What The Crack In Your Garage Ceiling Really Means

As your home ages, you may notice problems with cracks in the drywall in your walls and ceilings, including in the garage. But when should you start worrying about these cracks? This type of damage sometimes indicates structural problems in your home, so you shouldn't just ignore it and hope that it alleviates itself. However, it also could simply show that significant temperature and humidity variations in the garage — a room that likely doesn't have temperature controls like the rest of your home does — are causing the framing and the drywall to expand and contract, resulting in the cracks. A crack may also indicate that the drywall installer did a poor job, leading to extra stress on the material that shows the damage.

Another potential cause for the cracks in your ceiling's drywall is if the builder installed the joists farther apart than is normal — perhaps 24 inches apart, which is greater than the standard of 16 inches apart used for framing in walls inside the home. Using ceiling joists set 24 inches apart saves money on materials and on labor costs for the builder, but it means these joists must each carry 50% more load than what they carry when spread at 16 inches apart. This could lead to cracks forming when the structure gets placed under stress of the ground shifting or extreme weather. 

When to be concerned about ceiling cracks

Generally, small cracks in your garage ceiling are not indications of significant problems. But you need to pay attention to the size and location of this damage, as these clues can help you decipher when you should worry and when you should simply monitor the damage for changes over time.

If the cracks are tiny and thin — and there aren't very many of them — these often indicate normal shifting of materials from humidity and temperature variations. You can usually keep an eye on this type of damage without having to worry about major structural damage — though, of course, it's always best to get a professional consultation if you're uncertain. Take a picture of the damage alongside a ruler, coin, or another item that's helpful for perspective, then set yourself a reminder to take more photos of the crack every few months later for comparison. If you notice that the cracks are becoming longer and wider, you may want to call a pro.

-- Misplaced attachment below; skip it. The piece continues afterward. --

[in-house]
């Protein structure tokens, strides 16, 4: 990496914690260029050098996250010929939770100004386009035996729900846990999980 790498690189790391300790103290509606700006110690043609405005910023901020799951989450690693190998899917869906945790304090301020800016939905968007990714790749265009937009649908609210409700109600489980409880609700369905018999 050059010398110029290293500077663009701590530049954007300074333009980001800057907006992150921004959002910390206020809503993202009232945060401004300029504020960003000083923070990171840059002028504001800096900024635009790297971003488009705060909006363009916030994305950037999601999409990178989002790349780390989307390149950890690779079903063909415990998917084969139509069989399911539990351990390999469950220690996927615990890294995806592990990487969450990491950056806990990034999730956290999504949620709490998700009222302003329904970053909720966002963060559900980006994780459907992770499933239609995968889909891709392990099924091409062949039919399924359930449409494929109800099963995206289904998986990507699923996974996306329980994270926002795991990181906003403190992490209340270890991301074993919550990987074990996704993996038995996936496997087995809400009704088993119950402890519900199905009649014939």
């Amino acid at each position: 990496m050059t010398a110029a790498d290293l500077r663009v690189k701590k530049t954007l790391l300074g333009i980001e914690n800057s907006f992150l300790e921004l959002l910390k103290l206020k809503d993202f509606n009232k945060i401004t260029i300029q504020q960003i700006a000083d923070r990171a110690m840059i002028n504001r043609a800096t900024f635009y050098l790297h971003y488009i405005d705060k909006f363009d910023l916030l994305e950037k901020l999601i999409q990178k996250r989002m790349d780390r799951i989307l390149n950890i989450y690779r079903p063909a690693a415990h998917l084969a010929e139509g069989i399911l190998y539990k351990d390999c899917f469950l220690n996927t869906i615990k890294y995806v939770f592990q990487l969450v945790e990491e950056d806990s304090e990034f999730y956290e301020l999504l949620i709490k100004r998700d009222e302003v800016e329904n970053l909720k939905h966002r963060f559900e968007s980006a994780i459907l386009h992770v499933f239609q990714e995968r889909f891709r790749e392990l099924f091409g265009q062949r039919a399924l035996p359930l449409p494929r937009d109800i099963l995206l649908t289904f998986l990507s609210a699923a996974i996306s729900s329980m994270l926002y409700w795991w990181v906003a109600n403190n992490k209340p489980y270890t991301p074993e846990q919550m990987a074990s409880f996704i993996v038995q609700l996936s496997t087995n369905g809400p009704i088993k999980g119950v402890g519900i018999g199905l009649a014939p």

You're likely seeing a sign of major trouble if the cracks are about 1/8th of an inch in width or wider, continue toward or onto the walls, or show signs of sagging or water damage (per Epps Foundation Repair). It's definitely time to call a professional to do an inspection and make recommendations about any required repairs to shore up the structure; you don't want to risk the space becoming prone to mold or even completely unsafe for use.

Can you fix cracks in your garage ceiling yourself?

If you have cosmetic hairline cracks that are 1/16th of an inch or smaller in width and no other signs of more serious problems — or a professional has confirmed that your cracks are simply due to minor issues like peeling tape on a drywall seam — you can often fix these items on your own, if desired. A small tub of premixed drywall spackle or compound at Lowe's will set you back about $10. Rather than having to mix a large volume of compound by purchasing a bag of dry powder, this product is easy to use and causes the least mess. Use a putty knife (about $5 at Lowe's) to cover the crack with a thin layer of compound, then sand it gently after it dries to smooth it out.

For larger cracks in the ceiling, significant damage that indicates a water leak, or even just uncertainty about a smaller crack, hire a professional such as a drywall repair person or a general contractor to inspect your garage for more serious damage. A basic ceiling repair from the pros could be as low as $400, but if you need a larger structural repair, you could pay upwards of several thousand dollars — though, of course, the potential risks of severe structural damage could cost you far more.